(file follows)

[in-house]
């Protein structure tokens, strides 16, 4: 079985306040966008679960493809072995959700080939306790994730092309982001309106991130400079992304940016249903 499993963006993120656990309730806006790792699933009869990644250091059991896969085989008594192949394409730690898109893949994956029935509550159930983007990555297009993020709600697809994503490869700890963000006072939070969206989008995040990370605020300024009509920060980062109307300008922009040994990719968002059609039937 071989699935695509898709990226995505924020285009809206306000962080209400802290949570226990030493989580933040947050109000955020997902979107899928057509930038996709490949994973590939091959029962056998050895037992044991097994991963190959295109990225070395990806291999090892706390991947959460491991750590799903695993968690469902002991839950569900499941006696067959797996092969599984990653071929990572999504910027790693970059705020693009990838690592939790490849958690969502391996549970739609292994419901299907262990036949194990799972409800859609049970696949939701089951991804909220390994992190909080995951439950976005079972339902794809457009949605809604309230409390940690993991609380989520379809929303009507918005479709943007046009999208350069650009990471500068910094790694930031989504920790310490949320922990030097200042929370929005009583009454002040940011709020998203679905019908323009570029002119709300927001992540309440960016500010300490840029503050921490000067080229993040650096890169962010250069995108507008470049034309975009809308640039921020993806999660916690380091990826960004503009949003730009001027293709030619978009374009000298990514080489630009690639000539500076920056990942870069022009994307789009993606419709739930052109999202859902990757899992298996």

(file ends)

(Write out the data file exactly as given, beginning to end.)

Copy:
[in-house]
């Protein structure tokens, strides 16, 4: 079985306040966008679960493809072995959700080939306790994730092309982001309106991130400079992304940016249903 499993963006993120656990309730806006790792699933009869990644250091059991896969085989008594192949394409730690898109893949994956029935509550159930983007990555297009993020709600697809994503490869700890963000006072939070969206989008995040990370605020300024009509920060980062109307300008922009040994990719968002059609039937 071989699935695509898709990226995505924020285009809206306000962080209400802290949570226990030493989580933040947050109000955020997902979107899928057509930038996709490949994973590939091959029962056998050895037992044991097994991963190959295109990225070395990806291999090892706390991947959460491991750590799903695993968690469902002991839950569900499941006696067959797996092969599984990653071929990572999504910027790693970059705020693009990838690592939790490849958690969502391996549970739609292994419901299907262990036949194990799972409800859609049970696949939701089951991804909220390994992190909080995951439950976005079972339902794809457009949605809604309230409390940690993991609380989520379809929303009507918005479709943007046009999208350069650009990471500068910094790694930031989504920790310490949320922990030097200042929370929005009583009454002040940011709020998203679905019908323009570029002119709300927001992540309440960016500010300490840029503050921490000067080229993040650096890169962010250069995108507008470049034309975009809308640039921020993806999660916690380091990826960004503009949003730009001027293709030619978009374009000298990514080489630009690639000539500076920056990942870069022009994307789009993606419709739930052109999202859902990757899992298996």